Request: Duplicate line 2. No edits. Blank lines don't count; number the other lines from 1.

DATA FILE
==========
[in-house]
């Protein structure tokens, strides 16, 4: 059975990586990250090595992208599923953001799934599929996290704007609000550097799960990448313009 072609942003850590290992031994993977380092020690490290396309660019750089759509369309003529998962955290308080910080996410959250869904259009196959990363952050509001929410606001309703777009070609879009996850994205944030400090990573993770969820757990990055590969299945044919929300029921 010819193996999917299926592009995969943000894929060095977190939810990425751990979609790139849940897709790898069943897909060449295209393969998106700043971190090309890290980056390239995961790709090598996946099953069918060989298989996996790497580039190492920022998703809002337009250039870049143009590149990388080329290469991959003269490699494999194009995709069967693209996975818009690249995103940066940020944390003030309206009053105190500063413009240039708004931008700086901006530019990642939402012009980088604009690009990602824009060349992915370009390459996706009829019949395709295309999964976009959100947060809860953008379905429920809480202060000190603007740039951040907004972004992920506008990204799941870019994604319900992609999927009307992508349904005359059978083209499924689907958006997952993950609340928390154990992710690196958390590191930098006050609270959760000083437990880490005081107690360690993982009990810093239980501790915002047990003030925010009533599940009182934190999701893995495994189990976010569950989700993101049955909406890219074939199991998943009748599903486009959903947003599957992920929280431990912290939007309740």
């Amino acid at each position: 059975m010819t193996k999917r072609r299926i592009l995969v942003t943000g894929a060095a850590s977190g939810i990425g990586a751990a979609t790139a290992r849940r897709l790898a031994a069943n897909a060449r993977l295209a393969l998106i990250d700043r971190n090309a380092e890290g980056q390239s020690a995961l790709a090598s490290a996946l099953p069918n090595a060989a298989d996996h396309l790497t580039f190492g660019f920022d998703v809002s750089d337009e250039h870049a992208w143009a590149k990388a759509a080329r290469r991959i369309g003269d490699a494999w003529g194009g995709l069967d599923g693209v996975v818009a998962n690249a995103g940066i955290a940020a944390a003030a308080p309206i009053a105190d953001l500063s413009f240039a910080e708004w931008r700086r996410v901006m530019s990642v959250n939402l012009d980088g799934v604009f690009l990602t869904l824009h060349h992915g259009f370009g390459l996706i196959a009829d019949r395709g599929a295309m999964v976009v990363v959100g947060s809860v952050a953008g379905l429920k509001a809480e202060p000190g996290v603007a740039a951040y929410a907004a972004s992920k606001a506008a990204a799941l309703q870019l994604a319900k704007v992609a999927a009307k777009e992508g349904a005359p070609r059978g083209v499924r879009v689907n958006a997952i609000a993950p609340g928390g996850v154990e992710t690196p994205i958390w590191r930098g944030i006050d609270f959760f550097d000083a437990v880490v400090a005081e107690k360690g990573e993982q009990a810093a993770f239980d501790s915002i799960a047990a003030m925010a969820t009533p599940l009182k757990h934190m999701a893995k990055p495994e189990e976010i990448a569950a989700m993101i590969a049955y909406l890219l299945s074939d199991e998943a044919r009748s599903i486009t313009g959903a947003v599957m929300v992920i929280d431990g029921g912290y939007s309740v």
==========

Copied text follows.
């Protein structure tokens, strides 16, 4: 059975990586990250090595992208599923953001799934599929996290704007609000550097799960990448313009 072609942003850590290992031994993977380092020690490290396309660019750089759509369309003529998962955290308080910080996410959250869904259009196959990363952050509001929410606001309703777009070609879009996850994205944030400090990573993770969820757990990055590969299945044919929300029921 010819193996999917299926592009995969943000894929060095977190939810990425751990979609790139849940897709790898069943897909060449295209393969998106700043971190090309890290980056390239995961790709090598996946099953069918060989298989996996790497580039190492920022998703809002337009250039870049143009590149990388080329290469991959003269490699494999194009995709069967693209996975818009690249995103940066940020944390003030309206009053105190500063413009240039708004931008700086901006530019990642939402012009980088604009690009990602824009060349992915370009390459996706009829019949395709295309999964976009959100947060809860953008379905429920809480202060000190603007740039951040907004972004992920506008990204799941870019994604319900992609999927009307992508349904005359059978083209499924689907958006997952993950609340928390154990992710690196958390590191930098006050609270959760000083437990880490005081107690360690993982009990810093239980501790915002047990003030925010009533599940009182934190999701893995495994189990976010569950989700993101049955909406890219074939199991998943009748599903486009959903947003599957992920929280431990912290939007309740």